By Eric Friedman
Nov. 4, 1998
Connecticut Education Association
Also goes by: CEA
Dislikes: Deteriorating schools.
Impressive statistic: The CEA PAC has more money in the bank ($60,000) than does the People's Bank PAC.
Chief among the issues for the state's educators
is the already tense brouhaha over state funding for public schools.
CEA and other education advocates claim the state has abdicated
its responsibility to the cities.
In fact, there are a number of areas where
the CEA could be lobbying for more public cash for the schools.
The teachers are looking for state money to fix schools that are
falling apart. There are costs associated with integrating special
education children into the mainstream school populations, hiring
aides to assist them. There is money needed to train older teachers
on computers. Then money is needed to train new teachers as the
old ones retire. But before you scoff--it's all for the kids.
Connecticut State Employees Association
Also goes by: CSEA
Likes: Good, secure jobs.
Dislikes: John Rowland, privatization, IBM.
Impressive statistic: CSEA's PAC has spent $10,000 more this year than it did in the 1996 election.
Rick Melita, CSEA's government affairs director,
illustrates the union's greatest concern over the next year: Gov.
Rowland's plan to wrest the state's information systems out of
government purview. With Reaganesque zeal, the governor has taken
a cleaver to the state bureaucracy, and the people who suffer
are the wage-earning class. "Rowland loves to take credit
for cutting the budget, but all he's done is take away state jobs,"
As it is, the CSEA is losing membership,
he says, because people are leaving their jobs for the private
sector, where the paychecks are greener. "The one thing that
made a state job attractive is the job security. It's not the
pay," Melita complains, "and now it looks like there's
no job security either."
The information-systems plan could cost the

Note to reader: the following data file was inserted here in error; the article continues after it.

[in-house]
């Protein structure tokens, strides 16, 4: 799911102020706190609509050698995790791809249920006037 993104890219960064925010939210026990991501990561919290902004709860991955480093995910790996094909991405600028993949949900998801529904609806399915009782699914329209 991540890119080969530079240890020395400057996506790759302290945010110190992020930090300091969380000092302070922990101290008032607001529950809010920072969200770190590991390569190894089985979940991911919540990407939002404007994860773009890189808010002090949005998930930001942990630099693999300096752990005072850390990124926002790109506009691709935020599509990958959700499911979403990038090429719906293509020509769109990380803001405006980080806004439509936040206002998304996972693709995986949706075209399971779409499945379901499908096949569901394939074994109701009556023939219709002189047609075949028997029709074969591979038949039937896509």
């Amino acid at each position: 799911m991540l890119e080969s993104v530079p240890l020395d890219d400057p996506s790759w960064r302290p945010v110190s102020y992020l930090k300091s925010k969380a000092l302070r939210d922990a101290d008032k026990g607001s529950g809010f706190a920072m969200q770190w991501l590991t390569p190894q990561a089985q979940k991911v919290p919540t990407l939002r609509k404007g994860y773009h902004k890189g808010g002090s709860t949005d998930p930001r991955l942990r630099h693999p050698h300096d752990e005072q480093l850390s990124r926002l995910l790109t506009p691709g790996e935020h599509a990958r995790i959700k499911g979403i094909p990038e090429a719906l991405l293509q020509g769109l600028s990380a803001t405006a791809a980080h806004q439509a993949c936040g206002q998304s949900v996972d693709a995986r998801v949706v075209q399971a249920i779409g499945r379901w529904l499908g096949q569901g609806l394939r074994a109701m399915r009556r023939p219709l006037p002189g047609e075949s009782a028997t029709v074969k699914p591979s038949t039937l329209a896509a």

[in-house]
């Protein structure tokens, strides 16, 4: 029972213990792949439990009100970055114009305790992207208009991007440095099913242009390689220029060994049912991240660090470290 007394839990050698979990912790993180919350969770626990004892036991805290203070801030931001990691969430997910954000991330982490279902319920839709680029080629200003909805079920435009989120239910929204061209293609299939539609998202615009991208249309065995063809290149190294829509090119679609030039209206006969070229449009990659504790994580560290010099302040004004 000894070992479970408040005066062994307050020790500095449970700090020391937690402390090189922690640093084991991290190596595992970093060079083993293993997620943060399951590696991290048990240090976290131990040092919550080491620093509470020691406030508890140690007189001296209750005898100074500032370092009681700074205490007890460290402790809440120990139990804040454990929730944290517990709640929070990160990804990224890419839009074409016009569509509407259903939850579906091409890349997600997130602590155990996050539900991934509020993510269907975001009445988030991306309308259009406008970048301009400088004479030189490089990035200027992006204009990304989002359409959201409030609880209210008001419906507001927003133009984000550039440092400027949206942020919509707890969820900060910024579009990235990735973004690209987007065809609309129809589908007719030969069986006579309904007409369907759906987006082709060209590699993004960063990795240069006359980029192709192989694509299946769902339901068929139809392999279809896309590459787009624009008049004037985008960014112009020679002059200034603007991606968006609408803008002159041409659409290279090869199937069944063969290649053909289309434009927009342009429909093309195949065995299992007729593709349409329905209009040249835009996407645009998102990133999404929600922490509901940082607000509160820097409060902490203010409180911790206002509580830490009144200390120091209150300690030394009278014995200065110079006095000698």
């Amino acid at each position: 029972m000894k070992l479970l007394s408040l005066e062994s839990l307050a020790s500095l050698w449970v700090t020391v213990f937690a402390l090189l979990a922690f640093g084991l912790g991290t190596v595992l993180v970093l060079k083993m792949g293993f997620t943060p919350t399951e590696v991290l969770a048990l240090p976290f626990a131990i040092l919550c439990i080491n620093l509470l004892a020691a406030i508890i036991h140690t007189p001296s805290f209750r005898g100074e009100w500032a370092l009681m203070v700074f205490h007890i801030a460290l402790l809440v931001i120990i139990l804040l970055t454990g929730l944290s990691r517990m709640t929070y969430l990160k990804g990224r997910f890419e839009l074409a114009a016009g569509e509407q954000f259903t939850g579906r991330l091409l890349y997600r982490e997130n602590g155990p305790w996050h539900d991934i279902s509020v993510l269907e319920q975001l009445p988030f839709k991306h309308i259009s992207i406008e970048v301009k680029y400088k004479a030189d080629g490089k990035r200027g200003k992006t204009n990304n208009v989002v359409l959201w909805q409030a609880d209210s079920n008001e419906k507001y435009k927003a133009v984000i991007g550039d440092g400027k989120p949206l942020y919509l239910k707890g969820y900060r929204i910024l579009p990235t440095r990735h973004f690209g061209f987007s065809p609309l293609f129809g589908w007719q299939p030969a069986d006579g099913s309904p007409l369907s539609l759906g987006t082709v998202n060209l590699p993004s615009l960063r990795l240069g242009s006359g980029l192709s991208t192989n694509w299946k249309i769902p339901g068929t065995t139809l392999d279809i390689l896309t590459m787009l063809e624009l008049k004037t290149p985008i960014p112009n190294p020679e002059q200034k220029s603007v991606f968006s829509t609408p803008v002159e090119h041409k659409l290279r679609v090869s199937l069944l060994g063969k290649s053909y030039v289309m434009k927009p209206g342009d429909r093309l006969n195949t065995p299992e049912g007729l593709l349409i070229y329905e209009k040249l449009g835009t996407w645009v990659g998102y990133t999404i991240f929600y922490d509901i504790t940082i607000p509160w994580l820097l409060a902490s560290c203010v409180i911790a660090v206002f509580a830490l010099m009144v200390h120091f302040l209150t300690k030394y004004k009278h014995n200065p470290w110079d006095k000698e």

union 600 jobs. "We can't be laid off because of privatization.
It's part of the contract with the state," Melita says. But
the CSEA hopes to fortify itself with friends in the right places,
courtesy of $46,000 in gifts this year and another $57,000 in
Connecticut Laborers' Local 230
Also goes by: Connecticut Laborers' Political
Likes: Money and influence.
Dislikes: Reform, the press.
Impressive statistic: The Laborers have the largest labor PAC in Connecticut; as of Oct. 8, they had given almost $50,000, with another $80,000 in the bank.
There's been much controversy swirling around
the Laborers' union, which represents unskilled workers in the
building trades. The national leadership of Laborers' International
Union of North America was a prominent source of soft money for
the Democratic National Committee in the 1996 election cycle,
and it is reputed to have ties to organized crime.
At Local 230 in Hartford, Vice President
Steven Manos is locked in a struggle against his local leadership,
having run an unsuccessful campaign for business manager. Manos
was assaulted by Local 230 business manager Charles LeConche and
later testified before a congressional subcommittee. Along with
other members of the local, he filed a racketeering lawsuit against
his local leadership.
LeConche, who is listed as treasurer of the
Connecticut Laborers' Political League, didn't respond to calls